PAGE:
Operating Margin

Operating margin is an important measure of profitability for retailers as it accounts for all expenses that keep the lights on, including wages, rent, advertising, and other administrative costs.

In Q2, GameStop generated an operating profit margin of negative 1.43%, up 7.8 percentage points year on year. This increase was encouraging, and we can infer that GameStop was more disciplined with its expenses or gained leverage on fixed costs because its operating margin expanded more than its gross margin.

GameStop Operating Margin (GAAP)

Unprofitable publicly traded companies are few and far between in the consumer retail sector, and over the last two years, GameStop has been one of them. Its high expenses have contributed to an average operating margin of negative 5.59%. However, GameStop's margin has improved, on average, by 6.4 percentage points year on year, an encouraging sign for shareholders. The tide could be turning.


These days, some companies issue new shares like there's no tomorrow. That's why we like to track earnings per share (EPS) because it accounts for shareholder dilution and share buybacks.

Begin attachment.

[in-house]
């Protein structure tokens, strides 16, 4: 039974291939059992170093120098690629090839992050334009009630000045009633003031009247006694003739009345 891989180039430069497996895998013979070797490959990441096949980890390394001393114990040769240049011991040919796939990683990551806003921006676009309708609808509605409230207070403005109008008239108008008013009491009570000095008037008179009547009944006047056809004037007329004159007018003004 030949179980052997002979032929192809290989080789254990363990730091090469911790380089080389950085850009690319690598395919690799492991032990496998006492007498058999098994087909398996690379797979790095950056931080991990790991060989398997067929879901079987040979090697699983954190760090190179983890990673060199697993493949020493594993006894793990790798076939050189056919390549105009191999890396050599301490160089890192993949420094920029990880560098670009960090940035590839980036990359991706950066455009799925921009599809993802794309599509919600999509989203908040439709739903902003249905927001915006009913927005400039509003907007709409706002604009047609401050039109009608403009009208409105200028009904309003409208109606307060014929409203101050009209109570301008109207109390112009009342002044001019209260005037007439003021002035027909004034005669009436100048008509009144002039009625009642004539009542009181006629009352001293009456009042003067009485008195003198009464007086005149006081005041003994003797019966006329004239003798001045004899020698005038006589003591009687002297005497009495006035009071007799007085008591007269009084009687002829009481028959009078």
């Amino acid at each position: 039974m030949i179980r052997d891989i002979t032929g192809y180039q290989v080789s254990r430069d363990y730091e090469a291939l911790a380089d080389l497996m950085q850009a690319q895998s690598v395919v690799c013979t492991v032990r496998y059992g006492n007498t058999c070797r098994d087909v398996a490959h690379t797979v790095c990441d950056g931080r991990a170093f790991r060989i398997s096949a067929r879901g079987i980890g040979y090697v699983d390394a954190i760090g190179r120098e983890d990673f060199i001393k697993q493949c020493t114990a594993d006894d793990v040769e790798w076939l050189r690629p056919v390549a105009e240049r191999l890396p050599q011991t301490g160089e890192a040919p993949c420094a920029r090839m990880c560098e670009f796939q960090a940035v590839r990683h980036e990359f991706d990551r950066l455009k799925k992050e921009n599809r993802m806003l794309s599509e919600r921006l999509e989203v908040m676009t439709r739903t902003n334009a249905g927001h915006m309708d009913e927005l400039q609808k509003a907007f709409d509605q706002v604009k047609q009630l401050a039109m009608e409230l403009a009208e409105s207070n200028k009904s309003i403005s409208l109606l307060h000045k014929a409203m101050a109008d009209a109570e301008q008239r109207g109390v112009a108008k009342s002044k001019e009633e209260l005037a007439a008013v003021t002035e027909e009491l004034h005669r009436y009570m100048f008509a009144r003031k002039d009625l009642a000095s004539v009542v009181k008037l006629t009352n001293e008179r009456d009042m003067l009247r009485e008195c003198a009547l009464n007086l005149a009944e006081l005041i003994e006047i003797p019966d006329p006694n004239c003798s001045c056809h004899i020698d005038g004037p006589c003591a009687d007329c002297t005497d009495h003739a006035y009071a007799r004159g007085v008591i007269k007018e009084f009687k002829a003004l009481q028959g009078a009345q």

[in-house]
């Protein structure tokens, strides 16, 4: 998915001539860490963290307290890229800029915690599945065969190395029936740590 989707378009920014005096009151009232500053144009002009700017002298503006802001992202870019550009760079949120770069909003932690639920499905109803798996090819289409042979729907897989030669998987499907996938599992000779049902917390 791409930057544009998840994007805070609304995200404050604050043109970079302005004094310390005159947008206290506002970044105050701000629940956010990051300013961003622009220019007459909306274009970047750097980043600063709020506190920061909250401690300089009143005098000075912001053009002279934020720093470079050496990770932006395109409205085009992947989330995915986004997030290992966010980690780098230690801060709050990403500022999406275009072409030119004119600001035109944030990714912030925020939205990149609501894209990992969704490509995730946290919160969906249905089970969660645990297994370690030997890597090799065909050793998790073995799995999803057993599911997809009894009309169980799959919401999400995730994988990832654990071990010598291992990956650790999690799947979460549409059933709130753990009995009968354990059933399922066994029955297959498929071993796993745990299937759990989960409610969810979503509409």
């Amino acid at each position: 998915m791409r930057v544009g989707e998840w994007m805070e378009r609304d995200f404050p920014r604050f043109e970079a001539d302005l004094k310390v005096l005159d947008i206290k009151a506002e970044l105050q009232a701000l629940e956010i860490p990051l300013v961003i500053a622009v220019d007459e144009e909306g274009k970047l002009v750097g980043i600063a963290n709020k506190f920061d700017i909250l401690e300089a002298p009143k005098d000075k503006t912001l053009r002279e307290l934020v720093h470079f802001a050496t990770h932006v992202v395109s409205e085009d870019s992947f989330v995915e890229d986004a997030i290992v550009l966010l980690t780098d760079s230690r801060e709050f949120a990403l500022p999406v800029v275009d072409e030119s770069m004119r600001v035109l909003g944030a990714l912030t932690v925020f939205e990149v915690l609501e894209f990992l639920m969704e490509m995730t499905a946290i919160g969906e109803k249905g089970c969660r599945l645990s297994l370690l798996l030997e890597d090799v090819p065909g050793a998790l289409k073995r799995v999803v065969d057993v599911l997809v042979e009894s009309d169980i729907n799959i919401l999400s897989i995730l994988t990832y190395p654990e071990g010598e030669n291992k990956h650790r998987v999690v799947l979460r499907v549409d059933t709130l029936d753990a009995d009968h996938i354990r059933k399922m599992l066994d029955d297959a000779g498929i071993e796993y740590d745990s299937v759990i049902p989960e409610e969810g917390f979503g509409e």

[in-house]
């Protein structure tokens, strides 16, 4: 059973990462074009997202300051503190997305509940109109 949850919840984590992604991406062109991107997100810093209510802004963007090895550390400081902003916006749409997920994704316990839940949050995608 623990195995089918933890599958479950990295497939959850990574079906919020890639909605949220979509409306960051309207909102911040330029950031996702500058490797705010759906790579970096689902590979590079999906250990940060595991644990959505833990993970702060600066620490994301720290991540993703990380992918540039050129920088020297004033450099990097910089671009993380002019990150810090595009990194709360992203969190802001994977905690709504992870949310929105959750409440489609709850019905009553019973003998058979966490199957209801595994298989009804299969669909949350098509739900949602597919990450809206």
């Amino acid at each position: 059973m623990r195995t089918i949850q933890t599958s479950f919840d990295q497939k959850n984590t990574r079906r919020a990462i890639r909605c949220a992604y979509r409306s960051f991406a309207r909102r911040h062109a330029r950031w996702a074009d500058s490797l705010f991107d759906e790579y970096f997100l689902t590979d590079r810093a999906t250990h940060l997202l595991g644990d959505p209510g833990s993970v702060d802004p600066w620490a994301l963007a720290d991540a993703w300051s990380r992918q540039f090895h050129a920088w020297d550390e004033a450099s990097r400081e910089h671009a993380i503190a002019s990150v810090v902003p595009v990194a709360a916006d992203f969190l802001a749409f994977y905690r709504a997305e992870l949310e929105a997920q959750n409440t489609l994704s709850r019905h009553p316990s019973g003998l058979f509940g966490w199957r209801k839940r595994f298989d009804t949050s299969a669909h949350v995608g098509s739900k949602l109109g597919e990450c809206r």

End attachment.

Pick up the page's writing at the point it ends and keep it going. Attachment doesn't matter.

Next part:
In Q2, GameStop reported EPS at negative $0.03. This print beat Wall Street's estimates by 78.6%, a welcome development that should delight shareholders.

GameStop EPS (Adjusted)

Between FY2020 and FY2023, GameStop's adjusted diluted EPS dropped 143%, translating into 47.6% average annual declines. In a secularly declining sector such as consumer retail, we tend to steer our readers away from companies with multiple years of falling EPS. If there's no earnings growth, it's difficult to build confidence in a business's underlying fundamentals, leaving a low margin of safety around the company's valuation (making the stock susceptible to large downward swings).

Cash Is King

Although earnings are undoubtedly valuable for assessing company performance, we believe cash is king because you can't use accounting profits to pay the bills.

GameStop burned through $119.2 million of cash in Q2, in line with its cash burn last year. This result represents a negative 10.2% free cash flow margin.

GameStop Free Cash Flow Margin

Over the last two years, GameStop's capital-intensive business model, lack of cost discipline, and demanding reinvestments to stay relevant with consumers in an increasingly competitive market have drained many company resources. Its free cash flow margin has been among the worst in the consumer retail sector, averaging negative 6.74%. However, its margin has averaged year-on-year increases of 18.1 percentage points. Shareholders should feel optimistic as this is a good sign for the business.